The exported Wiki pages have mostly only been cleaned up (the automatic conversion to ASCIIDoc wasn't very accurate). I'd love to have someone review them from a technical standpoint, but it would need a distributed effort; there's some stuff in there that would require specific hardware to test (the Bumblebee doc comes to mind), and even with pages that don't require any specific equipment, you still need someone with knowledge in the area.
I see your point about marking auto-exported and unreviewed pages. I'll do that this week, there'll be a banner on top of each page explaining the situation. Can you please edit the blogpost, and tell people who want to review an existing quick docs for accuracy that:

If they review a doc and find problems, then they should either open a PR fixing them (preferred), or at least open an issue describing the problems and how to fix them; I'll try to fix it when I can. (If anyone makes a PR they should also remove the "unreviewed" banner that I'll be adding; it's going to be inserted as an include:: statement near the top of the top-level file)

If they review a doc and don't find any problems, they should either open a PR stating that it's fine (and, again, removing the banner), or at least open an issue telling us it's fine and I'll remove it myself

We'll use the banners to show us which docs have been reviewed and which haven't. What do you think?

Sounds good (similar to the "needs love" banner that we had on the wiki at some point?). Unfortunately, the post has already been scheduled so I cannot edit it anymore. Would it make sense to have a CONTRIBUTING.md file here in the quick-docs repo instead?

So, I understood this differently. In my head, quick docs are not wiki pages: wiki pages are scratch pads for anyone to write anything. They are mostly unvetted. Quick docs, on the other hand are documentation so must be vetted. My understanding was (is) that a "popular" set of wiki pages were auto-exported to seed/initialise quick docs until they got off the ground and started receiving community contributions.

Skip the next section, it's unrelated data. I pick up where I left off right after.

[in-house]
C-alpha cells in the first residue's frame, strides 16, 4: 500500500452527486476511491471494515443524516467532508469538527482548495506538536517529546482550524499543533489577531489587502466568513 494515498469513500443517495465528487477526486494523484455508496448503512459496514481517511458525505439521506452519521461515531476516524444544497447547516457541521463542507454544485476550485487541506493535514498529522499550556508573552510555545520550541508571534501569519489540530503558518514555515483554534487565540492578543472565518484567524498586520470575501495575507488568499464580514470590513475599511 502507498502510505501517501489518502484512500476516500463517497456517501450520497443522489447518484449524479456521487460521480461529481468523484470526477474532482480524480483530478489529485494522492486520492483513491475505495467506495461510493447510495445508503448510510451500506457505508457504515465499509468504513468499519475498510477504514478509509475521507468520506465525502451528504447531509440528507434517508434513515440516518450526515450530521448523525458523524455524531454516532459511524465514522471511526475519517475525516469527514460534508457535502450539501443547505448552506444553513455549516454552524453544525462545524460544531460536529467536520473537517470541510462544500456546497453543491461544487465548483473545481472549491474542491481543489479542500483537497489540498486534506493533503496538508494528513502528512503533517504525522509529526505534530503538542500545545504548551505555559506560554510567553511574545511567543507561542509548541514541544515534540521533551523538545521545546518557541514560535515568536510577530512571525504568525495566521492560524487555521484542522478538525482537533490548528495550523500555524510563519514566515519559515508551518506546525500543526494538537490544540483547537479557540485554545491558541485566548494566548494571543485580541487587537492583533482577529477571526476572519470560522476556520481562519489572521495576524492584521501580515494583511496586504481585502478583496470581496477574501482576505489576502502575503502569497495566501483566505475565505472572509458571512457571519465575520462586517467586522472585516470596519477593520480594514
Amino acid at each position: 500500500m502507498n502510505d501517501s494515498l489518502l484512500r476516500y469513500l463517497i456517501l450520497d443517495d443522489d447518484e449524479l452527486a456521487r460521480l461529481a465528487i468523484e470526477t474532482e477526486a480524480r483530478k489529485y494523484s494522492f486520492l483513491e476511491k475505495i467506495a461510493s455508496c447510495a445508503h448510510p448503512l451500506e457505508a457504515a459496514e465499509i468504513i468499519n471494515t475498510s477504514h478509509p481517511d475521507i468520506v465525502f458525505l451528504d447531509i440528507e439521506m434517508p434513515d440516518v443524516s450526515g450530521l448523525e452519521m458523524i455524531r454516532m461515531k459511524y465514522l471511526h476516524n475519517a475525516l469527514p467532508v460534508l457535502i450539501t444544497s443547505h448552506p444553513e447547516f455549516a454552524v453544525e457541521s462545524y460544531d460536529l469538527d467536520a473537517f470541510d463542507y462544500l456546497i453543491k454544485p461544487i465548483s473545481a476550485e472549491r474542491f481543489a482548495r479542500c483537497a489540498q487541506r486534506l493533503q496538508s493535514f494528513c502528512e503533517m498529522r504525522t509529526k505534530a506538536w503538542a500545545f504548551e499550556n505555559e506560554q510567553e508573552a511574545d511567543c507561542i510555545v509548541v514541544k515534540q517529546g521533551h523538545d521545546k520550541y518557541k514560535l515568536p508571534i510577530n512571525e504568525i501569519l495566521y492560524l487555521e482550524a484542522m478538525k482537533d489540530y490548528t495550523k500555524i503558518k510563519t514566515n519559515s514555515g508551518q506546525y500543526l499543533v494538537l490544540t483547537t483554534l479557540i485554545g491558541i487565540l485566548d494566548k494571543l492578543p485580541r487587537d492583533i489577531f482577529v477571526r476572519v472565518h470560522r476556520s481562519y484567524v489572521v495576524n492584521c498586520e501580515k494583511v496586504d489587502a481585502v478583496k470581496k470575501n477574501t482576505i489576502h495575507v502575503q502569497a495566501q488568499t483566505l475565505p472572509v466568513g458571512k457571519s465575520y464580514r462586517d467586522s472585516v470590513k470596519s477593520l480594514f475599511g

Well, yes. The point of the migration was to separate the "scratchpad" from user docs that people were writing on the wiki instead of here. You're basically right, I'm just saying that "improving the quality" wasn't the primary goal, although I see your point that something being hosted on docs.fp.o instead of the wiki makes it seem more authoritative so we should strive to be more correct. I hope your blogpost helps fix that :)

Sounds good (similar to the "needs love" banner that we had on the wiki at some point?). Unfortunately, the post has already been scheduled so I cannot edit it anymore. Would it make sense to have a CONTRIBUTING.md file here in the quick-docs repo instead?

Ah, okay, I'll add a CONTRIBUTING file then. Now that I think of it, it wouldn't hurt to have one for each docs repo. Hmmm.

Okay, I didn't add a CONTRIBUTING since the README already had some contributing instructions - and it shows up by default if you open the repo on the web so the info is better visible there.

I added info for reviewers to the README and each top level page now has a banner stating it could use a review.

It's been a year since the last comment on this ticket. I think the great work @hhlp has done recently in opening new issues for many specific pages is sufficient to close this as "complete." I think driving incoming folks to jump on an issue for a specific page at a time is a good approach.

I'm closing this issue as complete, but @pbokoc @ankursinha, feel free to reopen if you think there is more discussion to be had here.

Metadata Update from @jflory7:
- Issue close_status updated to: complete
- Issue status updated to: Closed (was: Open)

10 months ago